UNHCR also supports a shelter project for displaced persons returning to war-torn areas in the west of the country. The agency, together with the World Bank and UNDP, assists the Government in implementing its two-year reintegration and reconstruction programme which is designed to facilitate the return of some 36,000 displaced persons to their areas of origin in a safe, voluntary and sustainable manner. The programme provides an integrated package of cost-effective physical and social infrastructure and income-generating activities for those returning, as well as for several thousand people who have already returned and about 250,000 persons who remained in the war-damaged areas. The cornerstone of the programme is the shelter sector for which UNHCR has been asked to assume the lead role and, in cooperation with the other partners, design a strategic framework. In 1998, UNHCR launched an appeal for US$ 5.5 million to finance the project. Due to lack of funding, start of the project was delayed until October 1998. But some 2,000 households in Terter, Agdam and Fiozuli Districts were provided with basic housing. To benefit the largest number of people in the shortest amount of time, the project focuses on constructing basic replacement housing and distributing construction materials. Technical advice for self-help repair of damaged homes is also provided and asbestos debris is removed.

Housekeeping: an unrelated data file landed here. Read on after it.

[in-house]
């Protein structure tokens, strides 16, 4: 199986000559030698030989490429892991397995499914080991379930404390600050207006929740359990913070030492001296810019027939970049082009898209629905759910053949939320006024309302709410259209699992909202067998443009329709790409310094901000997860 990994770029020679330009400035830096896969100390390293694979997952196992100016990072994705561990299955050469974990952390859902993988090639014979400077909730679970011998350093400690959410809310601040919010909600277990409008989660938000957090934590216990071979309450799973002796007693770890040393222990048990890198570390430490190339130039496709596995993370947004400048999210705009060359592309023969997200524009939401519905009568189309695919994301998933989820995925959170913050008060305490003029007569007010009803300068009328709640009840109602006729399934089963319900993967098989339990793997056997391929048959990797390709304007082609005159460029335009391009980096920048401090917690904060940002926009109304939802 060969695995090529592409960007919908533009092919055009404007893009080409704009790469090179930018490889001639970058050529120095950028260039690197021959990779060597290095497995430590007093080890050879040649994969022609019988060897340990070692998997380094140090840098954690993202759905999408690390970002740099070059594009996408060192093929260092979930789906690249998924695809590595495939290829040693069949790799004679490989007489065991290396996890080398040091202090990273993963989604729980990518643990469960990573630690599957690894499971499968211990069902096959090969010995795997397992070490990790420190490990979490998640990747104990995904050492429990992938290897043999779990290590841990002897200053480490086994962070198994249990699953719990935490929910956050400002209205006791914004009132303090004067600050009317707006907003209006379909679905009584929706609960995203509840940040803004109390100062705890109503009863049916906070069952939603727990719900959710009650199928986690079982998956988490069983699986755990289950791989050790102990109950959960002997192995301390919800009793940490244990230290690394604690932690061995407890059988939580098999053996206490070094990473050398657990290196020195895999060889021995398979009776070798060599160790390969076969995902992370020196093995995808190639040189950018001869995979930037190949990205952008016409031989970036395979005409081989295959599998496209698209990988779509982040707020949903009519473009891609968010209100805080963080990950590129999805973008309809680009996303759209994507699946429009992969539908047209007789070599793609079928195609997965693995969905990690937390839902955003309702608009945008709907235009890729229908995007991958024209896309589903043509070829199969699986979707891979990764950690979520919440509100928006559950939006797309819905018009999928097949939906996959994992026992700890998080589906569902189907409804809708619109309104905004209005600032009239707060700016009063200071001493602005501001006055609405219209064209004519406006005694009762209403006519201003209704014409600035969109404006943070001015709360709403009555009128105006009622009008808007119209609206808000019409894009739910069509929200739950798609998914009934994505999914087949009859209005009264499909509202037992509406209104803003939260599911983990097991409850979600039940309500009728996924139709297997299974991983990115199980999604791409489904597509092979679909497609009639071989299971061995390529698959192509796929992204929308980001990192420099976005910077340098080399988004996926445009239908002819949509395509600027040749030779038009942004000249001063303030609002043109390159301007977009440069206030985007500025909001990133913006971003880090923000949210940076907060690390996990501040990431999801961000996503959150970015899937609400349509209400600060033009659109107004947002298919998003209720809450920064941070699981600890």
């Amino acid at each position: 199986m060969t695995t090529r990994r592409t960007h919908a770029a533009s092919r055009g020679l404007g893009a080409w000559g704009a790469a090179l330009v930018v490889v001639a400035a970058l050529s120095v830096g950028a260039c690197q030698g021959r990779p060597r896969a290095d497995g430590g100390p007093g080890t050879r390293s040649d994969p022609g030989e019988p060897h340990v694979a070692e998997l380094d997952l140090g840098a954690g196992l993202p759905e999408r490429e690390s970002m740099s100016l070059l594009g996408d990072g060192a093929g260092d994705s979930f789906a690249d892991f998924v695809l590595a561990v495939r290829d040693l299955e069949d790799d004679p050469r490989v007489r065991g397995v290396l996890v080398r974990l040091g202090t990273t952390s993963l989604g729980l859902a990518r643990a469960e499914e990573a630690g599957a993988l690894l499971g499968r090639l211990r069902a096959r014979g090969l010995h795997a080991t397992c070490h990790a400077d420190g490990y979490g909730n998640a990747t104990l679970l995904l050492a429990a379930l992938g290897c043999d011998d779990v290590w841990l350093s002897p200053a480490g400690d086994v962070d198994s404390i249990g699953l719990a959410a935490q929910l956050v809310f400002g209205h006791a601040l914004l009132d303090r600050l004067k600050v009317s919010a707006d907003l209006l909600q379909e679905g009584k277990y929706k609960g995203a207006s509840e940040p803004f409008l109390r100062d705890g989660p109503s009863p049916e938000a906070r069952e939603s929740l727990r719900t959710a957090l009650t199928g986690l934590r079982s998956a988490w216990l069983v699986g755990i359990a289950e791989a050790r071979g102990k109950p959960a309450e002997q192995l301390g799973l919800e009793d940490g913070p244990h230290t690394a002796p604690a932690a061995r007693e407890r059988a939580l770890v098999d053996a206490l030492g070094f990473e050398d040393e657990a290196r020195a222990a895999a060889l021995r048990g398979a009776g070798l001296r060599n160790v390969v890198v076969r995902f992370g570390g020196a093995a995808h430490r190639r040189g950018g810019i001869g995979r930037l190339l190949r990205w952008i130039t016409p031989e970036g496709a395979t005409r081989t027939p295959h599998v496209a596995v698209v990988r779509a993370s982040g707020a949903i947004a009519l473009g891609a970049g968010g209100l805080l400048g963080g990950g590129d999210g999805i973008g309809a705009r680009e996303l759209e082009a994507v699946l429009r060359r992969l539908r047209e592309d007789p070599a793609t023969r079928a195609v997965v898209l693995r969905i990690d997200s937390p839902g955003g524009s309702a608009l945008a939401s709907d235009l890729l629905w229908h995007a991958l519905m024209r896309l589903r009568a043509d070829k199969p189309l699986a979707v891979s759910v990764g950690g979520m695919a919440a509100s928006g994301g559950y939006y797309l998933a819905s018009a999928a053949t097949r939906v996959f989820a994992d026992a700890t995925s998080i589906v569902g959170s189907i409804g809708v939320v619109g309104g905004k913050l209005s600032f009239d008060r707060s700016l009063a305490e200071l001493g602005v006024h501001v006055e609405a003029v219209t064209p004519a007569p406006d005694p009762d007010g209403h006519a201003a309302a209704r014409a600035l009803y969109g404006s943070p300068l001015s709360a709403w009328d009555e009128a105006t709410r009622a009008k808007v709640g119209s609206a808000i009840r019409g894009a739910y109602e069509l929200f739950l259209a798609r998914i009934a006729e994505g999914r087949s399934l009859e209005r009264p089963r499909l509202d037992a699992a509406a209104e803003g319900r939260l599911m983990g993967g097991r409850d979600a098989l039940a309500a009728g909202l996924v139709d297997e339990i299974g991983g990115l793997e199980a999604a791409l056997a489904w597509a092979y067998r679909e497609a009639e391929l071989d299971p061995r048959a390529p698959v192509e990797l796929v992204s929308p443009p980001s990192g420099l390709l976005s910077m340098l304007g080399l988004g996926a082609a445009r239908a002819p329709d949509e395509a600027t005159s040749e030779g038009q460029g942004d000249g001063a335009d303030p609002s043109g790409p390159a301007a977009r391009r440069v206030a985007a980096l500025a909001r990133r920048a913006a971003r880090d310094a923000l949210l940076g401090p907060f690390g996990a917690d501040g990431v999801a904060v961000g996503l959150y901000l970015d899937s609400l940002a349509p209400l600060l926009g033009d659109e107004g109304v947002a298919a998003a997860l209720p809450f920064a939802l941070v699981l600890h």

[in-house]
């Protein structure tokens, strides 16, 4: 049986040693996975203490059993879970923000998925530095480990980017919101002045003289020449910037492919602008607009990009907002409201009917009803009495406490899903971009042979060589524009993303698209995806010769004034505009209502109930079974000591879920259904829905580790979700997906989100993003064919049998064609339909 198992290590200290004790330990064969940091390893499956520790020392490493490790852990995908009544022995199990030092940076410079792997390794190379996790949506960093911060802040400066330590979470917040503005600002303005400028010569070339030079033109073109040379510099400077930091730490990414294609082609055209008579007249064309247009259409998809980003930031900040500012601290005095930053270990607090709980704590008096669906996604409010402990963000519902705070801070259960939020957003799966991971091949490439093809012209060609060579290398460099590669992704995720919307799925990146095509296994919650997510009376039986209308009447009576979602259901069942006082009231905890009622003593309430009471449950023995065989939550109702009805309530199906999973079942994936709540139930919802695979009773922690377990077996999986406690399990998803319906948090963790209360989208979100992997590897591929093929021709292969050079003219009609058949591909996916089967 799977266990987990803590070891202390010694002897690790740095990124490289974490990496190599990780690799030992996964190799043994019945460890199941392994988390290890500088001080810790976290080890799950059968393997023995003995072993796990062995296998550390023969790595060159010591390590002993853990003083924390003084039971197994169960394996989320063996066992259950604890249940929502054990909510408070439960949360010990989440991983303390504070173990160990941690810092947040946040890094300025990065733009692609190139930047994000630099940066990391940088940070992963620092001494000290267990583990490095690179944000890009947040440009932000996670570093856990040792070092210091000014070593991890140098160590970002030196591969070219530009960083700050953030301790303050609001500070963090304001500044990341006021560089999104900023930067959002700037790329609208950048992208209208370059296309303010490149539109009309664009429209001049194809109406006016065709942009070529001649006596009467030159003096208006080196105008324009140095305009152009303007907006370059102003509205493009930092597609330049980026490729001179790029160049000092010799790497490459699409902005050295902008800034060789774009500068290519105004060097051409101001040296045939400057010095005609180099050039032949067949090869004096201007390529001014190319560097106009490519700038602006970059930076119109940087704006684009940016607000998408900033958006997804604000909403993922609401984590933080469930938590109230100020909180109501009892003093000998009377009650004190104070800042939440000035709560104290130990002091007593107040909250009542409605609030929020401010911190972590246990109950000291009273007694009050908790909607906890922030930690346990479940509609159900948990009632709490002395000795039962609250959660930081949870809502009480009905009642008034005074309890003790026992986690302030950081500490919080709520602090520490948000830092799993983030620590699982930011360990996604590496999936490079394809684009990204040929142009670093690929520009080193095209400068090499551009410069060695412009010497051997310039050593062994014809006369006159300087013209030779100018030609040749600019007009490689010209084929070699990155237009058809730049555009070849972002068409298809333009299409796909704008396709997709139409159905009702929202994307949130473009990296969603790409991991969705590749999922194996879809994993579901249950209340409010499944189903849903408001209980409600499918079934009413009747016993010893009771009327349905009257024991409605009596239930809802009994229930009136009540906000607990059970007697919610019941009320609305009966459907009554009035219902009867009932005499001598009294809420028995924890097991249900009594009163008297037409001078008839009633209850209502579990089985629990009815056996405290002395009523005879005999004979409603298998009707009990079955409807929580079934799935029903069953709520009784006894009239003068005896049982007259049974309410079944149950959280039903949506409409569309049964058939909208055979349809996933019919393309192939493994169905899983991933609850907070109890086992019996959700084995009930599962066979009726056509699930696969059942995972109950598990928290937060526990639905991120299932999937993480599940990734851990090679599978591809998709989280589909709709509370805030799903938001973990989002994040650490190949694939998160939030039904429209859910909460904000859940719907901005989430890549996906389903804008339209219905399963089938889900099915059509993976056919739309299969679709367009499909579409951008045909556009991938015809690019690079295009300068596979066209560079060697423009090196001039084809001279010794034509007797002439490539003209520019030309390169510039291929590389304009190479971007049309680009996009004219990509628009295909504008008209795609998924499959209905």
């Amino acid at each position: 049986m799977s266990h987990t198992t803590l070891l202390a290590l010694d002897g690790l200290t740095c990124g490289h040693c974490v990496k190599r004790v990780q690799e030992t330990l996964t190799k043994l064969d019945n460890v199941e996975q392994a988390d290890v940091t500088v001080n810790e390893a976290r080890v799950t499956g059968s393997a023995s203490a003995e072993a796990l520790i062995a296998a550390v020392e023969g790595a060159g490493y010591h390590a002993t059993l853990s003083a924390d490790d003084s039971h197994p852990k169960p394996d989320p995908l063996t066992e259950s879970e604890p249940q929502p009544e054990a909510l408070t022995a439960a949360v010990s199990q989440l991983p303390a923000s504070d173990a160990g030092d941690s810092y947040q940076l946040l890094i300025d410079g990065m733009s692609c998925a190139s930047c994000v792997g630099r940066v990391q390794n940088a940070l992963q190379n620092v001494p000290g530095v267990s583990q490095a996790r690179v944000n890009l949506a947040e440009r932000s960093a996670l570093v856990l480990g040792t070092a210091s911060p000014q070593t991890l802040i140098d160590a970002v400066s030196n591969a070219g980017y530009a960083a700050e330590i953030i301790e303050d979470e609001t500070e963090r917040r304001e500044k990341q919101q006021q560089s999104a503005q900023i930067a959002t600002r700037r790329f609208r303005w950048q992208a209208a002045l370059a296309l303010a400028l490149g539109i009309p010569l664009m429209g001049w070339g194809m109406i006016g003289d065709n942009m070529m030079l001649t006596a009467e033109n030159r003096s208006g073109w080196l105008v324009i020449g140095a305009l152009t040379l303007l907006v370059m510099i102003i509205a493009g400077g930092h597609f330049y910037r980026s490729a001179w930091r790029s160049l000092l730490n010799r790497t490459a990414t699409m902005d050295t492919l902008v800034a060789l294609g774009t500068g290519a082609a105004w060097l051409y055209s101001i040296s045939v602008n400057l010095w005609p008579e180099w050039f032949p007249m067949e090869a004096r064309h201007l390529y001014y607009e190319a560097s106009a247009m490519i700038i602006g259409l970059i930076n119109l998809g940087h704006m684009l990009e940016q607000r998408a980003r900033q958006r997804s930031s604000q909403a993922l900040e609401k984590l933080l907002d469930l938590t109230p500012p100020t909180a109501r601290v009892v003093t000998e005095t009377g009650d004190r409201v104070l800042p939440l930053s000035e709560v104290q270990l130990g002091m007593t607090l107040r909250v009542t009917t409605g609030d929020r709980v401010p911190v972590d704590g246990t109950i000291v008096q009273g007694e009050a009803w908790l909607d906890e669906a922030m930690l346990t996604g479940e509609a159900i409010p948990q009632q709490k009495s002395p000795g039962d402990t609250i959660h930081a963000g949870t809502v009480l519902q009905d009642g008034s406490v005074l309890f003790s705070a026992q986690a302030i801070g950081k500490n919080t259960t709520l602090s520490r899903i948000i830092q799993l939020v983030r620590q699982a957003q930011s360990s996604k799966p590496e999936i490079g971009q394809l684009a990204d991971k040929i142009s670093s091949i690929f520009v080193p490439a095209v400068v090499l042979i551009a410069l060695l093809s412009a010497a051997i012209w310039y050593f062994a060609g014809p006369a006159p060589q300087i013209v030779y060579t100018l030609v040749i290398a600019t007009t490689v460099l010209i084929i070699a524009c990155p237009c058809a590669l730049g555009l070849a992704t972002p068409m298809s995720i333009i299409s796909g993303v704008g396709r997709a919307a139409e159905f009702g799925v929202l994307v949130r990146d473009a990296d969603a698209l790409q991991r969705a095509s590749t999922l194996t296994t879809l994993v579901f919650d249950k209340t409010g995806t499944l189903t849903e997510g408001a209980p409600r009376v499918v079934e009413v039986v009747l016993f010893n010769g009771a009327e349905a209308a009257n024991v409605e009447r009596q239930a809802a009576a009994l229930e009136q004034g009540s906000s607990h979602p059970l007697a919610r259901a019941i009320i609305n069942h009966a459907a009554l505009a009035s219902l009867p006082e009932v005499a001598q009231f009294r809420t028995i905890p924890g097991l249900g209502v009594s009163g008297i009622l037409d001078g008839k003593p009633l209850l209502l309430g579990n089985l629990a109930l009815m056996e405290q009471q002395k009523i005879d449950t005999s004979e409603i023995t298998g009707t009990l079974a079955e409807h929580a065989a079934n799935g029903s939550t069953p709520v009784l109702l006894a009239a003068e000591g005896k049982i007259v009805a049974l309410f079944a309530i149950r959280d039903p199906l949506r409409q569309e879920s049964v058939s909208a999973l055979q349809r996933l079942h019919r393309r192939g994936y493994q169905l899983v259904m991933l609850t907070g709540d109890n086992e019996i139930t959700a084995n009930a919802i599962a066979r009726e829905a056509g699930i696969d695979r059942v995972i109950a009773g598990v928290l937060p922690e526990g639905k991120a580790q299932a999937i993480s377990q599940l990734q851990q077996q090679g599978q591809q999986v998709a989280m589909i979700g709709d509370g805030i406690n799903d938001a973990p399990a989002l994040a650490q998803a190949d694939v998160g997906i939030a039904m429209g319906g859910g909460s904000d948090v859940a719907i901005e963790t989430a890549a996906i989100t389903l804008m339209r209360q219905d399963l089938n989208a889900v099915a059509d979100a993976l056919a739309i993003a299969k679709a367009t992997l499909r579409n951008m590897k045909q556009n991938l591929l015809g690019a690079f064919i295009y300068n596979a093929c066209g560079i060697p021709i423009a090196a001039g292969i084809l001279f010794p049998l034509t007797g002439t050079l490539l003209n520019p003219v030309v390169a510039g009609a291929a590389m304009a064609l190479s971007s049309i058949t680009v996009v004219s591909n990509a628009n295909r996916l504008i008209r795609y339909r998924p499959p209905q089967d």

Another US$ 6.5 million is required for the project for the first part of 1999. Subject to a World Bank/UNHCR evaluation of the project's first phase, to be conducted in early 1999, a request for additional funds will be issued during the second half of 1999.